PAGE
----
On May 15, Senators King (I-ME), Collins (R-ME), Shaheen (D-NH) and Begich (D-AK) offered a biomass amendment (SA 3132) to H.R. 3474, the Hire More Heroes Act of 2014. While H.R. 3474, a bill aimed at simplifying the hiring process for veterans, passed the House of Representatives without amendment on March 11, on a vote of 406-1, it currently has 165 amendments in the Senate and is being used as a vehicle for tax-extender legislation. It is unlikely the bill will get picked up again before the mid-term elections, with a motion for cloture failing 53 - 40 on the evening of Thursday, May 15. Although renewable electricity sourced from solar, geothermal, and wind has benefitted from the investment tax credits, it does not currently apply to biomass thermal energy, despite thermal energy being 40 percent of U.S. energy use. The amendment provides the same tax benefits to biomass thermal energy as in the original 2013 bill: a residential or commercial tax credit for up to 30 percent of the cost of qualified biomass fuel property expenditures.
Thermal biomass systems are on-site, residential or commercial stoves, furnaces or boilers that utilize biomass fuels to provide thermal energy. Feedstocks include wood pellets and chips as well as agricultural residues. Wood pellets are manufactured by compressing wood waste, providing an easily transportable, energy-dense fuel. The image of old fashioned, soot-producing wood-stoves does not jive with the reality presented by clean burning pellet stoves, which will continue to become even cleaner-burning, thanks to evolving regulations. In January, the EPA proposed new source performance standards (NSPS) for new wood and pellet stoves to protect human health and lower emissions, set at 4.5 grams particulate matter (PM) per hour of operation. Within 5 years, the PM standards will drop to 1.3 grams PM per hour. Additionally, the use of agricultural and forestry residues for heat and electricity significantly reduces additional emissions of the potent greenhouse gas methane, by diverting these materials from landfills. Heating represents the largest source of carbon emissions in the residential sector – especially for residents of the Northern half of the United States. According to the Alliance for Green Heat, heating produces 345 million metric tons of carbon emissions per year, and the use of pellet stoves could reduce residential emissions by 20 percent.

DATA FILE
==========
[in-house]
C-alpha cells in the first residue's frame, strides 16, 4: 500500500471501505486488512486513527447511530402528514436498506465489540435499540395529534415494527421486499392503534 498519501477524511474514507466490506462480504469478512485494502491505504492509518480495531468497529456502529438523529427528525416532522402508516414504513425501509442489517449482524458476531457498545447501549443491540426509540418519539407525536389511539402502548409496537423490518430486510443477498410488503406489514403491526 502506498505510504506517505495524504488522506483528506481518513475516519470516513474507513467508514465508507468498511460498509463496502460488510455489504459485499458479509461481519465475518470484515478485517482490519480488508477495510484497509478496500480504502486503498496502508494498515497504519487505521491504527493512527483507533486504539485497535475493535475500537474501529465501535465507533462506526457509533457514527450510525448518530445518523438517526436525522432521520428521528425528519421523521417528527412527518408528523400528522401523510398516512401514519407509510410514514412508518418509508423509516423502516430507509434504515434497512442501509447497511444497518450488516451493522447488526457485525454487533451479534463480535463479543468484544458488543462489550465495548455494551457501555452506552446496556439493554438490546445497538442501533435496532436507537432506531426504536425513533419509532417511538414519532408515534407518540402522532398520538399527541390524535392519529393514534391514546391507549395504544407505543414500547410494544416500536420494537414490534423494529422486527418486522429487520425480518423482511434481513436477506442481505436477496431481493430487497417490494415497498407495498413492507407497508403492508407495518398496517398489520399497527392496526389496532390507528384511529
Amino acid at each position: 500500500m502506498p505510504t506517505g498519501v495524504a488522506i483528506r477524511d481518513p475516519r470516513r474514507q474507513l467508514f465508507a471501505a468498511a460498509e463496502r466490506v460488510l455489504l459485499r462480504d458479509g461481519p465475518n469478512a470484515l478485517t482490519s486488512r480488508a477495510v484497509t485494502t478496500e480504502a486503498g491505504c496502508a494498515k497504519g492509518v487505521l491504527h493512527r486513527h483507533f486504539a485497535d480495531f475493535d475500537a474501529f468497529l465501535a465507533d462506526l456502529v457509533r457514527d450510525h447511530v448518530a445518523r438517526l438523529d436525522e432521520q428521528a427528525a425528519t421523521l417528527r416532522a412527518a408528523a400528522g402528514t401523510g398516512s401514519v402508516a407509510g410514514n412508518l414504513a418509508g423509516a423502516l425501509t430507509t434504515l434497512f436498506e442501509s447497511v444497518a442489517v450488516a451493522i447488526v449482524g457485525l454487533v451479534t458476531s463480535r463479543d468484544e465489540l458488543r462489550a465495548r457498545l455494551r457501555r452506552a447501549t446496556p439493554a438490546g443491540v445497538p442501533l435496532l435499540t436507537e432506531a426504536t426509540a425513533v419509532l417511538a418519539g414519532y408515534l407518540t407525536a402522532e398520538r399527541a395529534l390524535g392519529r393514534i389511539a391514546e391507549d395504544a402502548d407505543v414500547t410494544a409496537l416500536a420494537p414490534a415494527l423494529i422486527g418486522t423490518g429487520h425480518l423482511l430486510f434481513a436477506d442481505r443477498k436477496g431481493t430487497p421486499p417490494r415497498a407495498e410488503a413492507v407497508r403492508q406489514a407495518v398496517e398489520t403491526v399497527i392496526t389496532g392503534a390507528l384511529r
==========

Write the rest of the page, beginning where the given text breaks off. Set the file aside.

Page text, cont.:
Home heating bills are also a significant strain on pocketbooks and represent the single largest utility bill to most individuals. In colder, rural regions unlikely to have access to natural gas lines that service cities and suburbs the problem is particularly acute. Last winter’s polar vortex conditions saw propane shortages in the Midwest and prices spike to nearly $5 per gallon, in comparison to less than $2.50 a gallon in 2012. In 2007, an analysis by the U.S. Department of Energy found that with retail prices of $3.45 a gallon for home heating oil, oil cost consumers $30 per gigajoule of energy, whereas pellets cost consumers less than $15 per gigajoule of energy. Most Northeastern and upper-Midwest rural regions are overwhelmingly dependent on heating oil or propane. For instance, in Maine, a whopping 68.7 percent of homes and businesses use home heating oil and only 5 percent use natural gas. Every dollar spent on home heating oil ultimately flows out of the local economy – whereas pellet production and use support local economies. Consumers have been responding to price fluctuations in heating oil and propane, with the Energy Information Agency (EIA) reporting that states in the Northeast and mid-Atlantic saw a 50 percent increase in the use of wood or pellet stoves as the main heating source between 2005 and 2012. Today, 2.5 million households, or 2.1 percent, use wood or pellets as their main heating source, with 20 percent of these households relying solely on wood or pellet heat having a net income of less than $20,000 per year.
The original bipartisan Biomass Thermal Utilization bill, co-sponsored by Senators King and Collins, was widely supported by regions that rely on home heating oil or propane, as well as the American Forest Foundation, the Mt. Adams Resource Stewards, the National Association of Forest Service Retirees, the National Network of Forest Practitioners, the Northern Forest Center, Sustainable Northwest, among others. The single largest hurdle to further integration of biomass thermal systems is the high upfront investment needed for these systems. A tax break could help biomass thermal systems overcome the hurdle that once faced solar power – now the most popular form of alternative energy in the United States.
For more information see:
Biomass Thermal Utilization (BTU) Act of 2013, Senator Al Franken
Proposed Requirements for Wood Stoves and Pellet Stoves, U.S. Environmental Protection Agency
Propane Prices Rise - Worries Grow for Millions of Americans, the New York Times
Increase in wood as main source of household heating most notable in the Northeast, U.S. Energy Information Administration
Biomass Derivatives Competitive with Heating Oil Costs, U.S. Department of Energy, Energy Efficiency and Renewable Energy
Author: Jessie Stolark